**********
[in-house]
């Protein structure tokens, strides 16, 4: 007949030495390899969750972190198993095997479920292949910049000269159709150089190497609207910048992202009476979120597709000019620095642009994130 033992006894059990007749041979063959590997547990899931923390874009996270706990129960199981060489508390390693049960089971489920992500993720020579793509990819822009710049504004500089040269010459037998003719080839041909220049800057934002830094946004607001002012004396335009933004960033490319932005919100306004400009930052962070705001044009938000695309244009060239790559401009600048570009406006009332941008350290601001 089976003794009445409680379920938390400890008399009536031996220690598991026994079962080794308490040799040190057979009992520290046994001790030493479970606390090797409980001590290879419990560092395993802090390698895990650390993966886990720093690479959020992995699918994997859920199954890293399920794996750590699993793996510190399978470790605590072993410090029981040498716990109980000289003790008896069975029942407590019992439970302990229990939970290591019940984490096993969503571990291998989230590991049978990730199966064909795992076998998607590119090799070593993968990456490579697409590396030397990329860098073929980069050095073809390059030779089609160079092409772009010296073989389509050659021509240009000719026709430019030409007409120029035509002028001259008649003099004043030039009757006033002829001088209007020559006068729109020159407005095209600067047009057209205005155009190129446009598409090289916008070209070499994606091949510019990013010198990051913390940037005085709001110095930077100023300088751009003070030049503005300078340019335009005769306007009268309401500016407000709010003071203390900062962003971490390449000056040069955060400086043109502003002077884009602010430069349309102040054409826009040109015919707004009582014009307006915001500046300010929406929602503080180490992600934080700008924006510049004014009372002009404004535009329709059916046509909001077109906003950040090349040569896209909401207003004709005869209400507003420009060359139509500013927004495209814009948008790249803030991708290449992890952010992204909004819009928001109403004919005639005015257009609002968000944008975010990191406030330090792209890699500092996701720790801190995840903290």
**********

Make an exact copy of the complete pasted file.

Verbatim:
[in-house]
């Protein structure tokens, strides 16, 4: 007949030495390899969750972190198993095997479920292949910049000269159709150089190497609207910048992202009476979120597709000019620095642009994130 033992006894059990007749041979063959590997547990899931923390874009996270706990129960199981060489508390390693049960089971489920992500993720020579793509990819822009710049504004500089040269010459037998003719080839041909220049800057934002830094946004607001002012004396335009933004960033490319932005919100306004400009930052962070705001044009938000695309244009060239790559401009600048570009406006009332941008350290601001 089976003794009445409680379920938390400890008399009536031996220690598991026994079962080794308490040799040190057979009992520290046994001790030493479970606390090797409980001590290879419990560092395993802090390698895990650390993966886990720093690479959020992995699918994997859920199954890293399920794996750590699993793996510190399978470790605590072993410090029981040498716990109980000289003790008896069975029942407590019992439970302990229990939970290591019940984490096993969503571990291998989230590991049978990730199966064909795992076998998607590119090799070593993968990456490579697409590396030397990329860098073929980069050095073809390059030779089609160079092409772009010296073989389509050659021509240009000719026709430019030409007409120029035509002028001259008649003099004043030039009757006033002829001088209007020559006068729109020159407005095209600067047009057209205005155009190129446009598409090289916008070209070499994606091949510019990013010198990051913390940037005085709001110095930077100023300088751009003070030049503005300078340019335009005769306007009268309401500016407000709010003071203390900062962003971490390449000056040069955060400086043109502003002077884009602010430069349309102040054409826009040109015919707004009582014009307006915001500046300010929406929602503080180490992600934080700008924006510049004014009372002009404004535009329709059916046509909001077109906003950040090349040569896209909401207003004709005869209400507003420009060359139509500013927004495209814009948008790249803030991708290449992890952010992204909004819009928001109403004919005639005015257009609002968000944008975010990191406030330090792209890699500092996701720790801190995840903290």